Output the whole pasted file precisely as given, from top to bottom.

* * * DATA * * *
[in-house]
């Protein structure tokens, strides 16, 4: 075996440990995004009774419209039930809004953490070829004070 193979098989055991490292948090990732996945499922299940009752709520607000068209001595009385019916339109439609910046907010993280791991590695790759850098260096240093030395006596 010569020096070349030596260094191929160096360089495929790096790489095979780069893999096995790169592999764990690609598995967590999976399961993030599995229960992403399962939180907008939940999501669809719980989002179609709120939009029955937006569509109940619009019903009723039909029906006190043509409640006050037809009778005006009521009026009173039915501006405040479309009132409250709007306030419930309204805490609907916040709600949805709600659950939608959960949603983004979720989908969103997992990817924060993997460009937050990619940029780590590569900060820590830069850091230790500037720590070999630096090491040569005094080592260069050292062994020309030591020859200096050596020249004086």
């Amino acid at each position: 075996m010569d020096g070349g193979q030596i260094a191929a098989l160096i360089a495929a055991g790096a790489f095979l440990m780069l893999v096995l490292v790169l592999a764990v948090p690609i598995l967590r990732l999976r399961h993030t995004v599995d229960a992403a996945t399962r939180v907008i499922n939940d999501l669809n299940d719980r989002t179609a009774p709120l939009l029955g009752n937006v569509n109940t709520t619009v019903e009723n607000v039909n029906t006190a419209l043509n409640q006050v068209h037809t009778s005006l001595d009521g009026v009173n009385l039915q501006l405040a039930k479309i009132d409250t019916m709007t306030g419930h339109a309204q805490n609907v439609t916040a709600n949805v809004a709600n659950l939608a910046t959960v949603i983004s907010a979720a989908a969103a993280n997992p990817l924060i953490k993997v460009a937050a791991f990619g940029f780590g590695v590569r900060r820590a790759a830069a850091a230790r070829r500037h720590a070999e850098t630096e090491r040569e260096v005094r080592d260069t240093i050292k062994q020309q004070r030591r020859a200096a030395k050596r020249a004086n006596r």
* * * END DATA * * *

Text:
[in-house]
């Protein structure tokens, strides 16, 4: 075996440990995004009774419209039930809004953490070829004070 193979098989055991490292948090990732996945499922299940009752709520607000068209001595009385019916339109439609910046907010993280791991590695790759850098260096240093030395006596 010569020096070349030596260094191929160096360089495929790096790489095979780069893999096995790169592999764990690609598995967590999976399961993030599995229960992403399962939180907008939940999501669809719980989002179609709120939009029955937006569509109940619009019903009723039909029906006190043509409640006050037809009778005006009521009026009173039915501006405040479309009132409250709007306030419930309204805490609907916040709600949805709600659950939608959960949603983004979720989908969103997992990817924060993997460009937050990619940029780590590569900060820590830069850091230790500037720590070999630096090491040569005094080592260069050292062994020309030591020859200096050596020249004086």
């Amino acid at each position: 075996m010569d020096g070349g193979q030596i260094a191929a098989l160096i360089a495929a055991g790096a790489f095979l440990m780069l893999v096995l490292v790169l592999a764990v948090p690609i598995l967590r990732l999976r399961h993030t995004v599995d229960a992403a996945t399962r939180v907008i499922n939940d999501l669809n299940d719980r989002t179609a009774p709120l939009l029955g009752n937006v569509n109940t709520t619009v019903e009723n607000v039909n029906t006190a419209l043509n409640q006050v068209h037809t009778s005006l001595d009521g009026v009173n009385l039915q501006l405040a039930k479309i009132d409250t019916m709007t306030g419930h339109a309204q805490n609907v439609t916040a709600n949805v809004a709600n659950l939608a910046t959960v949603i983004s907010a979720a989908a969103a993280n997992p990817l924060i953490k993997v460009a937050a791991f990619g940029f780590g590695v590569r900060r820590a790759a830069a850091a230790r070829r500037h720590a070999e850098t630096e090491r040569e260096v005094r080592d260069t240093i050292k062994q020309q004070r030591r020859a200096a030395k050596r020249a004086n006596r």